This isn't so much a design as a list of why we made the decisions we did. If you
disagree with anything then feel free to let us know...
Goals: 1) not replicate the work that has gone into other logging projects, 2)
make it fast, 3) make it pluggable so you're not tied to a particular solution.
Solution: use Jakarta Common's ultra thin
logger. This will
automatically log to Log4J or JDK 1.4's logger. If you want it to log
somwehere else then you just need to write a simple wrapper.
Good: it's already written, it's robust, it works.
Bad: nothing really :)
To get transparent control when people close a connection we need to proxy the Connection
object itself. This is easy enough to do: create an object called ProxyConnection which
contains a real Connection and delegate everthing (except the close method) to the
Connection. The trouble with this solution is that the API to the Connection object changes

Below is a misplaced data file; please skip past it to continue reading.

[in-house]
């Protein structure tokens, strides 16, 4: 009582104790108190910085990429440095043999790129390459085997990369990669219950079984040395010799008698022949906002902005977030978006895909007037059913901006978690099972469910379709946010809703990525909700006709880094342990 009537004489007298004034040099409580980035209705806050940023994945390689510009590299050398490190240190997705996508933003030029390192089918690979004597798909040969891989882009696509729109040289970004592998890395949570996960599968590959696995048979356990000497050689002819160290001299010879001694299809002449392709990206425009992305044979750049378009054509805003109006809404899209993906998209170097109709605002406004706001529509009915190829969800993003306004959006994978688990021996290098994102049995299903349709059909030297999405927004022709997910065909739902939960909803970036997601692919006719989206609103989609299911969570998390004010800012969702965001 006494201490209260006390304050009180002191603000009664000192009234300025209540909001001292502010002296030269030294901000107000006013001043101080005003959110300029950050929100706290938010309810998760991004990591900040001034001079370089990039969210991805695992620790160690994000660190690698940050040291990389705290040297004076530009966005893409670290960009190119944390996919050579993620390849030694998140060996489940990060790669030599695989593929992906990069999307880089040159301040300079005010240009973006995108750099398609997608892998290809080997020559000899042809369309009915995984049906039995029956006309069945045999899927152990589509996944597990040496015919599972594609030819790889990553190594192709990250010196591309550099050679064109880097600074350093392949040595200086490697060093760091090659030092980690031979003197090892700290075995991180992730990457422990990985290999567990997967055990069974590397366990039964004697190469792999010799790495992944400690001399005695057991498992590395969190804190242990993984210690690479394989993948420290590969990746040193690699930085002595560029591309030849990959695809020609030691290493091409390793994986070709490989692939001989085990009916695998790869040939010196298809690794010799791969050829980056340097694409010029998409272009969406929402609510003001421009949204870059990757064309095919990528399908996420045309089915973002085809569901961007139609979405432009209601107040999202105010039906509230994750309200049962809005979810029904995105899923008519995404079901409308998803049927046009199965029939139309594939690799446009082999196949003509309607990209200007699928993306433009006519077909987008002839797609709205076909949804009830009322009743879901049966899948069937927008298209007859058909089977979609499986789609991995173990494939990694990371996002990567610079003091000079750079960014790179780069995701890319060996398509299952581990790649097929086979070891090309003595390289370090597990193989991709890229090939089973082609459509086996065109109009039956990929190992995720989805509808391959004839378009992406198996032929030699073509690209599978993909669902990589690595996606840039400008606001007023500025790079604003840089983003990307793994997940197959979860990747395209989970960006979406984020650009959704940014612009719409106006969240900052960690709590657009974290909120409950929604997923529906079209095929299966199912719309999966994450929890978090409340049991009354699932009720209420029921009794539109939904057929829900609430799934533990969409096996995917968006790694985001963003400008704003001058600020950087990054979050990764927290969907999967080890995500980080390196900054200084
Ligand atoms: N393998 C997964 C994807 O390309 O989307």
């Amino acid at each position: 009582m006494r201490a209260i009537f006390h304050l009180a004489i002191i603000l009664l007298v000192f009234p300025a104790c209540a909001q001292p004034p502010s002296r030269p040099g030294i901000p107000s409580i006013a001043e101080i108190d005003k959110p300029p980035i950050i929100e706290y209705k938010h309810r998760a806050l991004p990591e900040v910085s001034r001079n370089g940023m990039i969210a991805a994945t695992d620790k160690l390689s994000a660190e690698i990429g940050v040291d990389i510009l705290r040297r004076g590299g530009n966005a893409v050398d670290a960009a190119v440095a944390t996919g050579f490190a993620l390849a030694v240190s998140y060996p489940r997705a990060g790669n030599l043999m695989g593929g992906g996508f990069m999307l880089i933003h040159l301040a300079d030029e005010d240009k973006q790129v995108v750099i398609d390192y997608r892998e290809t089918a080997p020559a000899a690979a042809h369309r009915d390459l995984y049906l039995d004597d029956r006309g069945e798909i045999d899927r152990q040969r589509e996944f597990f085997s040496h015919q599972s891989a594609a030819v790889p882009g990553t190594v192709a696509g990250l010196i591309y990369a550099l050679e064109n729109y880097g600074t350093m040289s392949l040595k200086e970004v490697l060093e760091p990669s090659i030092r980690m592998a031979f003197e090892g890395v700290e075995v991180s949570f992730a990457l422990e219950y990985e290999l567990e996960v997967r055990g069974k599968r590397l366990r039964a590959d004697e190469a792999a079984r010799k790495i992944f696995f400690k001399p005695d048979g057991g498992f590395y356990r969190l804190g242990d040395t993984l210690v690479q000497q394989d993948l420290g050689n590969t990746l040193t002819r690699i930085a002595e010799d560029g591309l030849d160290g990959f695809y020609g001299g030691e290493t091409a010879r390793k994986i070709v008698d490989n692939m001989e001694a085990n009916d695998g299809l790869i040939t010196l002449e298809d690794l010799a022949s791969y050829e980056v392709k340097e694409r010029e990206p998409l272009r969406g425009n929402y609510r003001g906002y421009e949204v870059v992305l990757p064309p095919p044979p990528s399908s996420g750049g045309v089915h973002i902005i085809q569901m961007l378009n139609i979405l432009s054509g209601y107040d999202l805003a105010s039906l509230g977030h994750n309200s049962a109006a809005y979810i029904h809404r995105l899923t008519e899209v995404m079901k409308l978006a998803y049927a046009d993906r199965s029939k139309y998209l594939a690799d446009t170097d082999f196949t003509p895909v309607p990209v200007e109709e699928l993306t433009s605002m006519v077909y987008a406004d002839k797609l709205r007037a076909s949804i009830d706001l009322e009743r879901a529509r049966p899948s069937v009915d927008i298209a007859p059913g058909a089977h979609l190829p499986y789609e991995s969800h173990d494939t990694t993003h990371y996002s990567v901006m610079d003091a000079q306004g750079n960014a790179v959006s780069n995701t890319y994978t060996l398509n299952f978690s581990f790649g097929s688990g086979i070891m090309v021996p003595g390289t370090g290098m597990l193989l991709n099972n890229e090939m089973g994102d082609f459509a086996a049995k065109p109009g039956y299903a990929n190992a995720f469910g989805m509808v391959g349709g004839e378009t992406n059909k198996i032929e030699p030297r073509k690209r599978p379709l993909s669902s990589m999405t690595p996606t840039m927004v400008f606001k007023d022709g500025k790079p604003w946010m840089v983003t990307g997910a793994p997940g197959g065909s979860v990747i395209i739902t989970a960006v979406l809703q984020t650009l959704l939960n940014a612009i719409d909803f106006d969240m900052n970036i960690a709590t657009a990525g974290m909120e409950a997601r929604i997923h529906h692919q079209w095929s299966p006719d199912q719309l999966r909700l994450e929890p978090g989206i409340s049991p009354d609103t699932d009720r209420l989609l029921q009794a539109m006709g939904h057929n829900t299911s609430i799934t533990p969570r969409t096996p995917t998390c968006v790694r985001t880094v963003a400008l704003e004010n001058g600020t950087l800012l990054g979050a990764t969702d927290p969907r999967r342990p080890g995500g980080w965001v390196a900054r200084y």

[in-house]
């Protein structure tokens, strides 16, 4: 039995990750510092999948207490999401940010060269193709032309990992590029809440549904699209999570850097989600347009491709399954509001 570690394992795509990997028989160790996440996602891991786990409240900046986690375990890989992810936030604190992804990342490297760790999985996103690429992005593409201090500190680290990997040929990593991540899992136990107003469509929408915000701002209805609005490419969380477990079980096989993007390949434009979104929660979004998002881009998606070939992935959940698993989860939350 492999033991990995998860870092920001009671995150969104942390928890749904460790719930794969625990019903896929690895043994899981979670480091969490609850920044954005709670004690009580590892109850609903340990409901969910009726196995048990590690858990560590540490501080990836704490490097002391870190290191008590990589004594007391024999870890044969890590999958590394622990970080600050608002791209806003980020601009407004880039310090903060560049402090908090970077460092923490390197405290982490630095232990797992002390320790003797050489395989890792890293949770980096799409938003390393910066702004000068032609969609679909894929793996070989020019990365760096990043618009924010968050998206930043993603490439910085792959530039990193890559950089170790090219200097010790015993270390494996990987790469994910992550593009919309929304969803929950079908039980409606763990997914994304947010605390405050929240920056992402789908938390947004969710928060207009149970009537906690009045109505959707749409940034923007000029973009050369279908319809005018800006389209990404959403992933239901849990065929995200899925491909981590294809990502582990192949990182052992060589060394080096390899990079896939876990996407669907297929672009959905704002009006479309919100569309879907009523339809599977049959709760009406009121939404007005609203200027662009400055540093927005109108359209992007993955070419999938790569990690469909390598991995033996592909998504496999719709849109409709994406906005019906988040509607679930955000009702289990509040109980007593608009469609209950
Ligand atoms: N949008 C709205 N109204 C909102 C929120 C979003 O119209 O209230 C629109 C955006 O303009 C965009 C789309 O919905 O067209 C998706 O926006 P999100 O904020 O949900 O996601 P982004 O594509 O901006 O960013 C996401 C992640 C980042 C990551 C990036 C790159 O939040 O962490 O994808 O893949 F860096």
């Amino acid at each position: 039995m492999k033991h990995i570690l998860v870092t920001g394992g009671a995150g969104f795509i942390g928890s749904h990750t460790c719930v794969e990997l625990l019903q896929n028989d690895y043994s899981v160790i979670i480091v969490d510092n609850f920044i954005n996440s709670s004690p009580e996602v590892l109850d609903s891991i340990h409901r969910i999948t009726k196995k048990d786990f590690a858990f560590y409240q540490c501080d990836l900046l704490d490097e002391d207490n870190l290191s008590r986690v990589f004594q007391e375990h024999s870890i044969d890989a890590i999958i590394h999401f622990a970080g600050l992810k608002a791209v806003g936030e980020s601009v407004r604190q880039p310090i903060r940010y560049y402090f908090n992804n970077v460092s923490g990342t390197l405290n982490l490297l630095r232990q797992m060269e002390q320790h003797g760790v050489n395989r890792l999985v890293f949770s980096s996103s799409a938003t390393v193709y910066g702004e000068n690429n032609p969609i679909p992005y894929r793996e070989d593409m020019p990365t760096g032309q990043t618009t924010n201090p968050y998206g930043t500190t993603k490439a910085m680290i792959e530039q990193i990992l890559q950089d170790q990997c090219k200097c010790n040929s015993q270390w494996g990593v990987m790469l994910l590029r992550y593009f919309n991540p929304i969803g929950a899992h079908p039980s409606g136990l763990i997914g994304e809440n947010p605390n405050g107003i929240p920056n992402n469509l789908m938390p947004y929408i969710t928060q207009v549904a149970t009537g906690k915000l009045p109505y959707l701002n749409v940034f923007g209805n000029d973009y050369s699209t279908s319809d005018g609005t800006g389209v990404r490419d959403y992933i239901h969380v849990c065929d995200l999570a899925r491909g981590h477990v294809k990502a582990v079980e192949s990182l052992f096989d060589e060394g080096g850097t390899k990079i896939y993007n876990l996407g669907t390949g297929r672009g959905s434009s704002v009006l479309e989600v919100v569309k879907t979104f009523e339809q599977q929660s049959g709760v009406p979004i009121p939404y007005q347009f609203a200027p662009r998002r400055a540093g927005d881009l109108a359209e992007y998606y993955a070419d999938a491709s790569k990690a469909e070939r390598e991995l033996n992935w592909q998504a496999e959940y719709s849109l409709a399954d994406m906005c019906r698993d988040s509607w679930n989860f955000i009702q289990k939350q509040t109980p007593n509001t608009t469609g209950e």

with each release of the JDK. This means you have to constantly update the proxy and deploy
different versions for different JDKs. Not nice.
JDK 1.3 introduces the Proxy class that does a lot of this delegation for you using
reflection. This makes it really easy and means that when the API changes everything still
works. Unfortunately, it won't work with JDK 1.2. So we have patched up some hand written
proxies that work with JDK 1.2 only. They are contained within a different source tree to the
main code. When you use Ant to build your jar (and you specify that you are targetting
JDK 1.2) then it copies over these patched classes before compilation. This is not
an ideal solution, but at least it should go away over time when we eventually drop support
for JDK 1.2 (which we're not in a rush to do, by the way).
Using reflection is slower. No doubt about it. Quick tests have shown that it might add
1 or 2 milliseconds to each database call. I suggest that this isn't really significant
and that the ease of use and maintainability outweigh this slight delay.